Intergalactic bounty hunter Samus Aran is once again called into action on the surface of the dreaded planet SR388, to assist Biologic Space Labs in collecting specimens to take back to the main lab orbiting the planet. During the mission however, Samus is attacked by an incredibly dangerous life form, the organism that would come to be known as the X parasites. So Samus boards her ship to return to the B.S.L. station, when disaster strikes. The X in her body begin ravaging her nervous system, and Samus loses consciousness as her ship drifts into an asteroid field.
Luckily though the station was able to recover the ejection pod. But the in the time that passed, the X multiplied within Samus, even integrating with the organic components of her suit, which had to be surgically removed, and with them numerous of Samus' abilities. But Samus's condition continued to worsen, until a cure was found: a vaccine created using a cell culture from metroids, the X's sole predator. Samus, realizing she owes the infant metroid her life twice over, awakens to news of a mysterious explosion in the B.S.L. station, and is sent to investigate.
Thus begins the fourth installment of the Metroid series: Metroid Fusion for the Game Boy Advance. Players must guide Samus through the various environments of the station, ranging from a perfect replica of SR388, to night habitats, to frozen and superheated environs, as she battles the deadly X. As the manual explains, the X, through a process called Mimesis, has the ability to infect a host, upon which they travel to the nervous system and divide asexually. This kills the host, and the X then absorb the DNA of the host and use it to mimic their victim perfectly. Also, as the game progresses Samus will recover key abilities that allow her to advance to the next part of the mission.
Graphically, Metroid Fusion is I would say solid. While there isn't really anything spectacular, it does have some nice visual effects, the diffusion missile in particular. I felt the background music added some nice depth, and really helped set the right mood. One quick note, the sound effects are fairly loud, so if you are playing this in a car with other passengers, some headphones might be a good idea, so as not to annoy them.
Game play wise the game utilizes the same side-scrolling 2-D platforming of its predecessors. For the most part it is rather straightforward, although certain areas and some items in particular will require some clever usage of Samus's abilities on the part of the player. The game is mostly linear, and while players certainly can revisit previous areas, the story itself follows a set path. The controls are rather simple, which is always nice, though that may be a given since the Game Boy Advance only has four buttons. The combat, especially near the end, does tend to get a bit one-sided in favor of Samus.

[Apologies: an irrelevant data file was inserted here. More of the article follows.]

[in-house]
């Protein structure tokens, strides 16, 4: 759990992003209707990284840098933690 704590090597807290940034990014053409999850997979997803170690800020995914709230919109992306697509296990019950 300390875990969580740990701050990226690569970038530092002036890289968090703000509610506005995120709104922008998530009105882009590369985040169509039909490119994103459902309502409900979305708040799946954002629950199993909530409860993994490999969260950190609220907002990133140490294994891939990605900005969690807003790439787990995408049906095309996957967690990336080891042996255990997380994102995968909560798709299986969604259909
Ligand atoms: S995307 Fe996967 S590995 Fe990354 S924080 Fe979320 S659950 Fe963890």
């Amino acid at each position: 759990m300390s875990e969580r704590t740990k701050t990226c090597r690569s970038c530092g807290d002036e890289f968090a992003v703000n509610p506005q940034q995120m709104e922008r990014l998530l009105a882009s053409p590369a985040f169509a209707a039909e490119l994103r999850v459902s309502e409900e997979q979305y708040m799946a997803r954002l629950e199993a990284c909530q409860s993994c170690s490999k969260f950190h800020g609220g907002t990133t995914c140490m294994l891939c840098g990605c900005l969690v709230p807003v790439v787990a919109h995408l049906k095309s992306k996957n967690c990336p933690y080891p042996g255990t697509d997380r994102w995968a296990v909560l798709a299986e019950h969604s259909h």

One thing I would like to make a note about is the difficulty curve. Well I wouldn't really call it a curve. In a weird sort of sense the player controls how difficult things will be. Three kinds of tanks are scattered throughout the station: energy, missile, and power bomb, each increasing Samus's capacity for weapons or health. What makes me say players sort of control the difficulty is that if you do an even halfway decent job of collecting the tanks, the game is fairly easy. If you like an extra challenge though, (or are just simply suicidal), you can try and not collect any at all save for the one missile tank you cannot avoid collecting.
Well in conclusion I ask the big all-important question: Is Metroid Fusion fun? I myself would have to answer yes. I enjoyed the 2-D plat forming that was very much like that of its predecessors. However, it does lack a bit of replay ability. The game will average anywhere from four to six hours, depending on whether the player goes for 100% collection and thus the best ending screen. I felt it was just long enough to stay fun throughout, without feeling like it was dragging itself on.
Overall Metroid Fusion is a solid addition to the series.
Recommendation: It is worth playing through at least once.